Becoming a Proactive State to Respond to the Systematic Risks of Climate Change

1. Everyone is talking about climate change, it can no longer be ignored.

  • Climate change has given rise to numerous risk incidents, such as melting glaciers, intensifying heat, and increasingly bizarre weather episodes; but what is even more alarming is that the global society is facing the potential consequence of systems failure at each and every level. In the face of increasing global risks, the World Economic Forum has proposed that "fundamental reforms to market capitalism may be needed"; especially with countries worldwide facing major changes in technology, industry, population, the environment, society, climate change and health, which therefore calls on humanity to move towards a new model of development.


2. The United Nations' proposed solution: global net-zero greenhouse gas emissions by 2050.

  • The United Nations' Intergovernmental Panel on Climate Change (IPCC) released the 'Special Report on Global Warming of 1.5°C' in 2018 ,1 which highlighted that if humanity wants to limit global warming to below 1.5°C, then global greenhouse gas emissions must be reduced by 40% to 60% from 2010 levels by 2030, and net-zero emissions must be achieved by the middle of the century. The IPCC report also points out that if we are serious about reaching this goal, then fossil fuels such as coal-fired power, would need to be reduced to less than 8% of total electricity generation, while renewable energy needs would need to see a substantial increase to 77.5%. However, such a carbon reduction scenario is based on including many socially-controversial technological options, such as geoengineering, carbon capture and storage and additional nuclear power plants.


3. WBGU's new practical direction: using 'proactive states' to accelerate the decarbonization of the global energy system by 2050.

  • The world-renowned German Advisory Council on Global Change (WBGU) proposed a more concrete solution which would be able to avoid the aforementioned high-risk carbon reduction technologies while at the same time achieve rapid coal reduction – by encouraging a think through of how fundamental social transformation can be used to achieve the rapid decarbonization of the energy system. In order to carry out these new solutions, there would be a need for effective policy tools to guide innovation in a new direction so as to accelerate the diffusion of such innovations. At the same time, there is a need to establish an investment-friendly system and environment, which would promote the development of global infrastructure that would enable decarbonization to occur more rapidly and increase resource efficiency.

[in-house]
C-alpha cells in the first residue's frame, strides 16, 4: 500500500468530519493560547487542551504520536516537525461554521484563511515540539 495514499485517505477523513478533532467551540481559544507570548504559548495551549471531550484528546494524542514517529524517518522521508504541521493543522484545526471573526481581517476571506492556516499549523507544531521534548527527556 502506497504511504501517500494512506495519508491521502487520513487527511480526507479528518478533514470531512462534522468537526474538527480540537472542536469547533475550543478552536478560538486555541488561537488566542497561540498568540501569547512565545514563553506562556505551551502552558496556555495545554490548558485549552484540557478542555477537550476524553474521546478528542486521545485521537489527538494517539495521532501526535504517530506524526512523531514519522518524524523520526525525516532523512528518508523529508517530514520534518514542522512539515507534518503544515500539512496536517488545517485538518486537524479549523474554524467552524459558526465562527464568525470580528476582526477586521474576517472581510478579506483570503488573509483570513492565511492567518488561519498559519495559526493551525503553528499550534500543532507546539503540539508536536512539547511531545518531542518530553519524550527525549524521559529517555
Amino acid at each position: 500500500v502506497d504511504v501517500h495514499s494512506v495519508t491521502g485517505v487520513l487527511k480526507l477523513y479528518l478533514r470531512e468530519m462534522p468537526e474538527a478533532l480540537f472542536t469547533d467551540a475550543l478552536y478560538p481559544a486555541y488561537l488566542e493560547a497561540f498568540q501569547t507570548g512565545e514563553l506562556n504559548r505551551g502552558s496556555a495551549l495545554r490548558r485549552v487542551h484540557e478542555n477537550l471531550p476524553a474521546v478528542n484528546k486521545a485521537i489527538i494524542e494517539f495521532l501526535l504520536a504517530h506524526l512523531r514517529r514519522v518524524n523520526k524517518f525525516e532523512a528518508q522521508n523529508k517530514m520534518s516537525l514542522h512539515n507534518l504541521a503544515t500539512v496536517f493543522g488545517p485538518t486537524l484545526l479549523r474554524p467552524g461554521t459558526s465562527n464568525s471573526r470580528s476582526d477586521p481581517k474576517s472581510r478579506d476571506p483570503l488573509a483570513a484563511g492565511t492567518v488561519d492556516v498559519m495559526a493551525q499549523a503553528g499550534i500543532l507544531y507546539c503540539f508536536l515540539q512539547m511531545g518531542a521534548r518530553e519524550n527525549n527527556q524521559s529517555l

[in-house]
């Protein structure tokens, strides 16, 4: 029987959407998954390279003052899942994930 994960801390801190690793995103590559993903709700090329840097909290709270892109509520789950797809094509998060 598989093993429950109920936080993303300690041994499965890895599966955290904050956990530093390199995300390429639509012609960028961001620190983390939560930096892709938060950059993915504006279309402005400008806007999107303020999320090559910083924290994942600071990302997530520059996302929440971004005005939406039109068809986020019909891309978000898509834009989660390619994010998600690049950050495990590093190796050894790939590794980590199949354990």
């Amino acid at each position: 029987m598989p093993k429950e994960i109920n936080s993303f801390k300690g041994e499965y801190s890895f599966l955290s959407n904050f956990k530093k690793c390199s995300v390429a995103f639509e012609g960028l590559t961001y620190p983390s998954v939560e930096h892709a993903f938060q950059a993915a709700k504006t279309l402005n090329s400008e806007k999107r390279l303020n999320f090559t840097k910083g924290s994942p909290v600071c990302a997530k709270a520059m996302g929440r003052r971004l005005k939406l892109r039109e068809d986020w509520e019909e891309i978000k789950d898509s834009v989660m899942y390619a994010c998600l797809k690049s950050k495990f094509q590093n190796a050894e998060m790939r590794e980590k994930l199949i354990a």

4. We need to become a 'proactive state' and provide greater opportunities for participation.

  • The pursuit of climate targets should be done in a way that is compatible with societal principles, and conducted based on ideals such as equality and broad-based participation. If the vision of decarbonization is to be fulfilled, this would require a new energy transition governance structure. We should therefore move towards being a proactive state with extended opportunities for participation, by incorporating the climate policy goals into both the constitution and law, expanding information disclosure and civil participation, mainstreaming climate policy in government policies and parliamentary politics, and establishing a representative system for future generations.



1 IPCC (2018). Global warming of 1.5°C.